OHSU researchers studying gun violence as a public health crisis

There are people who have dedicated themselves to understanding the problem in order to find solutions.

PORTLAND, Ore. – The gun violence in Oregon and across the country is back in the spotlight after a series of recent mass shootings. But there are people who have dedicated themselves to understanding the problem in order to find solutions.

At Oregon University of Health and Science (OHSU) and Portland Medical Center in Virginia, researchers are studying gun violence through the prism of public health. With the data they collect, Dr. Kathleen Carlson and her team hope to reduce the incidence of gun violence in Oregon.

“We look at all gunshot wounds treated in emergency departments and emergency centers across the state, and we also look at firearms-related deaths across the state and evaluate those for time models,” said Carlson, a professor of public health. health at OHSU and the Portland State University School of Public Health.

She and her team received funding to investigate gun violence from the Centers for Disease Control and Prevention (CDC) a few years ago after Congress embezzled $ 25 million.

“It was a new source of funding from the CDC that went to several states in the country, including ours,” Carlson said.

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Although she said some of the money is a drop in the bucket compared to funding for other research topics, it’s still a big deal, especially since funding for research into gun violence has been limited for many years.

“NRA [National Rifle Association] sees this as a way to publicly fund research that supports gun control, “Carlson said.

She said the NRA was working with Congress to change the CDC appropriation.

“If the funding goes to researching gun violence, then the CDC will lose its entire budget for injuries and violence prevention. So that completely stopped weapons research, “Carlson said.

But now she said things are starting to change as there is more funding for research. Carlson said she began investigating gun violence around 2015 after the Sandy Hook school shooting that killed 26 people. Twenty of the victims are children. Carlson, who was a parent at the time, had also lost a family member to a suicide with a firearm.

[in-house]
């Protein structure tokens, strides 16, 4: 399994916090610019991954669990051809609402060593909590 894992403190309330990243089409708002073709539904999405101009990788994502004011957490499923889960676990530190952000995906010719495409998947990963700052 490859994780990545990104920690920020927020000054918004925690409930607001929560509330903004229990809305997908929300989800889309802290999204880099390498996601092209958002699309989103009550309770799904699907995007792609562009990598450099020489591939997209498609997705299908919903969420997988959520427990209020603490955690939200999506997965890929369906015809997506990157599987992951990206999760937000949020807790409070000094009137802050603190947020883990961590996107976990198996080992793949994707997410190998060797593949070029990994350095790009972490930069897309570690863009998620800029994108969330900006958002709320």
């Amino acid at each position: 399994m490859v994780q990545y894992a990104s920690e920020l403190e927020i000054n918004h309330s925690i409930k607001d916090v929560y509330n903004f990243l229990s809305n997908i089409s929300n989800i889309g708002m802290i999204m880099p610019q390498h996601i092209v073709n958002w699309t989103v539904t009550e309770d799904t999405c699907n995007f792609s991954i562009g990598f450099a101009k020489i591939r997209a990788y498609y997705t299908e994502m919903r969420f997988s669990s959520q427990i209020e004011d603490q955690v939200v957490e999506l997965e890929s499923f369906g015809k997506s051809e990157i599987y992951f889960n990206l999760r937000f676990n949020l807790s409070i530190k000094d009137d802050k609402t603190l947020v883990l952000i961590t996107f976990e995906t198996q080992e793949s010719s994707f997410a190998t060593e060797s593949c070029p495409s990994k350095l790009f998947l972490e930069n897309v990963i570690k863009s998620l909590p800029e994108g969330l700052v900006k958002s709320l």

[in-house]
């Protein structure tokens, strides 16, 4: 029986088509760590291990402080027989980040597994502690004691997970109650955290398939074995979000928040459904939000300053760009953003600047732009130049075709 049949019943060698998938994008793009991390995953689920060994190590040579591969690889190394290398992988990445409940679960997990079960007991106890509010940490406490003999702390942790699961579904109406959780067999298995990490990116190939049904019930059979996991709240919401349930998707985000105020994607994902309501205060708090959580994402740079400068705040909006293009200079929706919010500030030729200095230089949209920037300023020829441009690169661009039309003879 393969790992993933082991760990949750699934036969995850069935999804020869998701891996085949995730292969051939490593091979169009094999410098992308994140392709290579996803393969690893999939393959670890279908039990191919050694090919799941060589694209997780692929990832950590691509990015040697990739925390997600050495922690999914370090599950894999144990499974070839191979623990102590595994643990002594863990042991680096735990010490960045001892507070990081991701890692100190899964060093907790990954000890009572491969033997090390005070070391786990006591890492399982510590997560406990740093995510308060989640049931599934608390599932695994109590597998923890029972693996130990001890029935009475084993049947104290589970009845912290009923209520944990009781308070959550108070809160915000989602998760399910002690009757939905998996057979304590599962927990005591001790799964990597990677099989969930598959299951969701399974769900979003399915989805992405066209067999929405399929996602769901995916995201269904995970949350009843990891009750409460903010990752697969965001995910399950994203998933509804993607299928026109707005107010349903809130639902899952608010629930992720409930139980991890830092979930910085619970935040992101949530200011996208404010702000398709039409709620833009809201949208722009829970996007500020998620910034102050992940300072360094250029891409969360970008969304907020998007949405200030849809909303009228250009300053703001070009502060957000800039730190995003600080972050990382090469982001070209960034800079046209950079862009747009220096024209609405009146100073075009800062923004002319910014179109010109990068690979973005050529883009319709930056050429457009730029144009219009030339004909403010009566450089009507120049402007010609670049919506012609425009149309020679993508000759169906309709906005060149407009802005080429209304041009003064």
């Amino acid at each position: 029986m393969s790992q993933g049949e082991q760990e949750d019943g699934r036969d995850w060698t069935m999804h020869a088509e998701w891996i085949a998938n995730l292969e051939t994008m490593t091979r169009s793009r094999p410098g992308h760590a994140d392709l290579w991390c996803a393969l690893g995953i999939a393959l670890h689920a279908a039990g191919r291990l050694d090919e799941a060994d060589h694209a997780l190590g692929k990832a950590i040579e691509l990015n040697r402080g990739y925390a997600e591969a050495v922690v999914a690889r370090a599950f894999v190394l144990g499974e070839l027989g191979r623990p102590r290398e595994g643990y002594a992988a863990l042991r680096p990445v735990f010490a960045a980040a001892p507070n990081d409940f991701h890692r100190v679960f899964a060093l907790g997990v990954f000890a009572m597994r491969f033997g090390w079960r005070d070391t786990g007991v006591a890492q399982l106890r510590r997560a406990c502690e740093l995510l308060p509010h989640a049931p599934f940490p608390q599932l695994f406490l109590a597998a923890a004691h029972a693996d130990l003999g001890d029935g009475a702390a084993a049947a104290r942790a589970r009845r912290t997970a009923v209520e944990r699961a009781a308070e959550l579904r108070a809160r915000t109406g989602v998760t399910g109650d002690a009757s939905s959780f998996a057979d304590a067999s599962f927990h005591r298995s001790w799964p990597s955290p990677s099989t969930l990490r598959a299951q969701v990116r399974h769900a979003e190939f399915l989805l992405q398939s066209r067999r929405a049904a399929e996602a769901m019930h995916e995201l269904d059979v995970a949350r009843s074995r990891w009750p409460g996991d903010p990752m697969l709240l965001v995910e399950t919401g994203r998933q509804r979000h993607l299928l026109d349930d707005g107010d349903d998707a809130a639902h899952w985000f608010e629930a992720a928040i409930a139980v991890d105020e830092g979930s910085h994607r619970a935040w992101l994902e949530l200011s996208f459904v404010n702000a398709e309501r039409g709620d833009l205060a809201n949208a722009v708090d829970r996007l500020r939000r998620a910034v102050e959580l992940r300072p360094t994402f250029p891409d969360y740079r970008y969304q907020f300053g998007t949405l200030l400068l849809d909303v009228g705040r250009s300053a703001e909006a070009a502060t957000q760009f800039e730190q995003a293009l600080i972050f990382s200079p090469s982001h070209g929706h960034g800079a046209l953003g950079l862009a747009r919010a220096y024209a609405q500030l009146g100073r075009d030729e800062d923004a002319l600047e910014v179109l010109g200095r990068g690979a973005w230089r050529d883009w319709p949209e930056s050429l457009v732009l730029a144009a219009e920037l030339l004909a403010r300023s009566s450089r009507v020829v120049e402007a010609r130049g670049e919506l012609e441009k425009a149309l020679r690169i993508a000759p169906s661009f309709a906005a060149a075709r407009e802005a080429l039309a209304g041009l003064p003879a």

“I thought I had all the preparation for it. I have personal experience. “I have to use these fees to solve this problem,” she said.

Carlson said national injuries have displaced deaths from motor vehicle accidents. Oregon has an average of more than 500 gun deaths each year. About 80% of them are suicidal, and she said there were many unintentional injuries. According to Carlson, there are some remarkable findings in the VA data studied by her team.

“We have seen that any treatment for a gunshot wound that was not fatal is strongly linked to the subsequent death from a firearm, most often suicide,” Carlson said.

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She said her team is considering ways to intervene at the hospital level when people enter, but is also considering possible changes at the community level to reduce gun violence. One idea that is gaining momentum is the use of eco-design.

“At the national level, what we’ve seen is valued solidly is the use of landscaping initiatives, which is, you know, taking up vacant plots, landscaping these vacant lots, reducing urban disease or empty buildings,” Carlson said. .

She said the idea of ​​eco-design could be seen as beautifying neighborhoods or reinvesting in them after decades of sales, which she said affects levels of violence.

“But it also, very practically, reduces the areas where people can hide or conceal weapons.

After so much gun violence in our communities, Carlson said gun violence is not inevitable. We can do something about it, and it starts with understanding the problem.

“It is not hopeless. There are countless ways to evaluate this and deal with it, “she said.

Carlson likened it to advances in car and road safety over the years. The same can be true of guns and gun violence, balancing security and freedom.

“Gun injuries and gun violence are not inevitable. There are solutions, there are models we can evaluate, and that means there are solutions and ways to prevent them. ”

Carlson said we as a society need to get rid of the idea that the issue is binary, gun rights versus gun control. She said there is a lot of room in the middle for finding a viable solution.

While her work will not mean an immediate end to gun violence, she hopes the research she and her team are leading will help reduce gun violence in the future.

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